Ten years after Switzerland signed up to international standards for the return of Holocaust-era assets, there is no comprehensive legislation to deal with looted art.
European states that were directly involved in the plunder of cultural objects, Germany in particular, have adopted broader strategies to recover goods objects taken from Jewish families during the Second World War.
The issue was the theme of a two-day conference in Berlin.
"We know that cultural property had been systematically taken away from Jewish people in Nazi-occupied or governed states. And sometimes, this cultural property also ended up in other countries, like Switzerland," said Benno Widmer, the head of the Specialized Body for the International Transfer of Cultural Property at the Federal Culture Office.
Widmer told swissinfo that since adopting the Washington Conference on Holocaust-Era Assets along with 43 other states ten years ago, authorities in Bern have "taken an active role".
"If one thinks that the topic of looted art is over, that is not true," he said.
Switzerland's art laws however place stringent restrictions on federal collections only. Unlike money laundering legislation, which obligates people and firms to notify authorities if they know of or suspect illegal financial transactions, most art institutions can stay quiet if their collections hold plundered works.
During a debate on amendments to the country's money laundering laws in last September's parliamentary session, the suggestion to place the art trade under the same scrutiny as the financial industry failed to gain support among legislators.
In the 1990s, uncomfortable revelations surfaced about Swiss banks handling assets looted by the Nazis. In 1998, Swiss banks paid out $1.25 billion (SFr1.47 billion) in a settlement to heirs of dormant account holders. Governments in Germany and Austria have incorporated the return of stolen works into their reparation programmes.
Art held outside federal institutions – in cantonal and private collections – is subject to more inconsistent sets of rules. In many cases, the threshold of responsibility for traders and auctioneers is significantly lower unless there is a transaction.
The Cultural Property Transfer Act prohibits federally-owned galleries from acquiring or displaying stolen art but holds dealers to the standard of "assum[ing], under the circumstances" that cultural artefacts are legal before performing a transaction."
The Federal Culture Office stresses however that some cantons and private collections may even operate under stricter guidelines than federal museums.
"Switzerland is an important place for trading art," said Herbert Winter, the head of the Swiss Association of Jewish Communities and a lawyer specialising in dormant bank accounts.
"I can only assume that a lot of irregularities have been going on in Switzerland and that there was and probably still is a lot of looted art here."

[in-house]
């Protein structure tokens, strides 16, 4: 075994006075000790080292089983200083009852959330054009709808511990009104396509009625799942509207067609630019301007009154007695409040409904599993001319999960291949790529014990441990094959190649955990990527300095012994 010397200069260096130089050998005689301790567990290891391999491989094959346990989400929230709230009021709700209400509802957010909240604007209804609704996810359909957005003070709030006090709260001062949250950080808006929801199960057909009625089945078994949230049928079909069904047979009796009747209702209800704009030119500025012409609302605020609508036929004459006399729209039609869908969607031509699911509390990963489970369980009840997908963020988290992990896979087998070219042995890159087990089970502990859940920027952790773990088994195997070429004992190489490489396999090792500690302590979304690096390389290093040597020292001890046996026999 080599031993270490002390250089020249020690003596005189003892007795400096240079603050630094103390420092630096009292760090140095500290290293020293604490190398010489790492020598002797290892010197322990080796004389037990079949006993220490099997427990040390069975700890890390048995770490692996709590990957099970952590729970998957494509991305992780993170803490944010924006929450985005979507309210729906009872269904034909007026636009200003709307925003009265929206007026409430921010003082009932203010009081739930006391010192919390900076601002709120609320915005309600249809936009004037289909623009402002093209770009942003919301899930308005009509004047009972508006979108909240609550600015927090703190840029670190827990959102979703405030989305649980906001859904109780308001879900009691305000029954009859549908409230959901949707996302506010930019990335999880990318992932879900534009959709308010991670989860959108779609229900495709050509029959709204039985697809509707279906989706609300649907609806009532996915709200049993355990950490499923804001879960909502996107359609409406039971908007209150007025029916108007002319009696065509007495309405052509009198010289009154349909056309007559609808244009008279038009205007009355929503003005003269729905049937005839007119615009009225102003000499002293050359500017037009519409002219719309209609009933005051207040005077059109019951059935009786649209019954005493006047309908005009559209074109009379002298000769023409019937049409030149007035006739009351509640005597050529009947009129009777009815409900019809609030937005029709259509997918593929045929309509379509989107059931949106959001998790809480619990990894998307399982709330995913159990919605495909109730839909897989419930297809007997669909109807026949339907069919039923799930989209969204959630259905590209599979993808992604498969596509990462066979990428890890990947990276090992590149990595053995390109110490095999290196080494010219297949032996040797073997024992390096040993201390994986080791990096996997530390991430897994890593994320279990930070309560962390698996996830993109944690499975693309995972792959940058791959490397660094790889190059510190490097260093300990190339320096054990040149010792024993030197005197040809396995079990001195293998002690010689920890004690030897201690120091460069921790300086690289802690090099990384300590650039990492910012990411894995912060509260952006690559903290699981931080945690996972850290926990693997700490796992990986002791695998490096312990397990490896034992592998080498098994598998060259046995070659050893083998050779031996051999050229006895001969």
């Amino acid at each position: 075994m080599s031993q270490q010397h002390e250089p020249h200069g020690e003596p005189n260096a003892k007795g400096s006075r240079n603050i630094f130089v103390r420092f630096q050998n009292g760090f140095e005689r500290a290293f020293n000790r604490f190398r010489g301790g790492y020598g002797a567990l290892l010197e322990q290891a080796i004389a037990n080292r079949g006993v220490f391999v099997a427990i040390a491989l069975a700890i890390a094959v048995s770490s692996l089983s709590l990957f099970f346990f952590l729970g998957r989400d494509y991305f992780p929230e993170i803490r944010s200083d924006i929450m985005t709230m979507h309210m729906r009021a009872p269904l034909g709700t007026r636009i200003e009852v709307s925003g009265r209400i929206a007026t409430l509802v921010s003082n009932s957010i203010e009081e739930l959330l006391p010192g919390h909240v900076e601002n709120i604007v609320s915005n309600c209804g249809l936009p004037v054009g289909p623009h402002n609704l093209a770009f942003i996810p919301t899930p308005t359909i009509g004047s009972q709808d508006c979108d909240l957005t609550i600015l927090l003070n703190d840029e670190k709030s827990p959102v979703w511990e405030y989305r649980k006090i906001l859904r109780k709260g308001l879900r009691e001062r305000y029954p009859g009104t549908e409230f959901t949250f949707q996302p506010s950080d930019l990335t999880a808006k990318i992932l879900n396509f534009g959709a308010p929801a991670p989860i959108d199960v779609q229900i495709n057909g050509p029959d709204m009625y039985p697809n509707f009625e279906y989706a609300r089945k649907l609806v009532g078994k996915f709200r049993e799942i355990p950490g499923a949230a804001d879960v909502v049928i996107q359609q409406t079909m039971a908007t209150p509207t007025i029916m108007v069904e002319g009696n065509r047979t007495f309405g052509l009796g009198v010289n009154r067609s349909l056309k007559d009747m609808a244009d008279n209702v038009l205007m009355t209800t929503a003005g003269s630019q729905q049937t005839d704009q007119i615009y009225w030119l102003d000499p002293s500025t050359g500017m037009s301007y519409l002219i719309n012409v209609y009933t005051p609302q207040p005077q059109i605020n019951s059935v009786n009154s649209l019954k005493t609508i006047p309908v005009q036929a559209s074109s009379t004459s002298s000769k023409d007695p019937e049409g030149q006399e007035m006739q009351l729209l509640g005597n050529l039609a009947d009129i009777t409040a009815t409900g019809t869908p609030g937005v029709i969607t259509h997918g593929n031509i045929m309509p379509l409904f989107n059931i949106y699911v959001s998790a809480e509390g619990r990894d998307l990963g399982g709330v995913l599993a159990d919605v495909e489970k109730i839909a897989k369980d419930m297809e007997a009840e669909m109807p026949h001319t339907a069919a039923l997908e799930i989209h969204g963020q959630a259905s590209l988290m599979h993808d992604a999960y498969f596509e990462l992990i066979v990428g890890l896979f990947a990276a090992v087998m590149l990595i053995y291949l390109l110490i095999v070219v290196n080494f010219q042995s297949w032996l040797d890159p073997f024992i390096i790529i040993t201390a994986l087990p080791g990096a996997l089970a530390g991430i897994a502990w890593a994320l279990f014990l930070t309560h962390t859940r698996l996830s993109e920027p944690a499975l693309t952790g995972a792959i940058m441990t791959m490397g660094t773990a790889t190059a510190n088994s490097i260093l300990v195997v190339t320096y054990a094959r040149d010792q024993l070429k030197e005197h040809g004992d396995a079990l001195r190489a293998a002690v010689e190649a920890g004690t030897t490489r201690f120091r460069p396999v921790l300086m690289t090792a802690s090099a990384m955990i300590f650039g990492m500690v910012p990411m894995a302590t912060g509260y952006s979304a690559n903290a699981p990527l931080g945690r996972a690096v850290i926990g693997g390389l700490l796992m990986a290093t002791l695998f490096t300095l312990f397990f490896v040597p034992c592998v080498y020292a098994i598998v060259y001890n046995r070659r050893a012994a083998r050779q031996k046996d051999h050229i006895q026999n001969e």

Winter acknowledges that the Washington Conference has raised awareness of the issue and says some Swiss museums have made "remarkable" efforts to identify looted assets in their collections.
"Still the progress that has been made has probably not been very substantial," he told swissinfo.
But the Specialized Body for the International Transfer of Cultural Property, established in mid-2005 through federal legislation, is less of an enforcement agency than it is a monitor, Winter says.
"The money seems to be missing for in-depth research on collections owned by the cantons. The Federal Culture Office has certainly good intentions, but only very limited competences," he said.
Widmer explained the Swiss system was based on "three pillars" - transparency, legality and equitability - but admitted it was sometimes difficult to translate procedure into a fair outcome.
"We are open to evaluating adaptations and suggestions to new solutions," he said.
"If one really wants to strengthen the search for looted art, then the law should be changed and an obligation should be imposed on whoever holds art of which he knows or assumes that it could have been looted in the past to notify the authorities," Winter said.
"If the violation of this duty carries penal sanctions, I would imagine that a lot of looted art would show up. But I am not aware of any moves to change the law into that direction," he added.
The Federal Culture Office has stated it would be "interested" to approach looted art the same way it does illegal money but Widmer says there is little an administration can do without legislative authorisation.
"If you want to change the law, the mandate has to come from the legislator," he said.
swissinfo, Justin Häne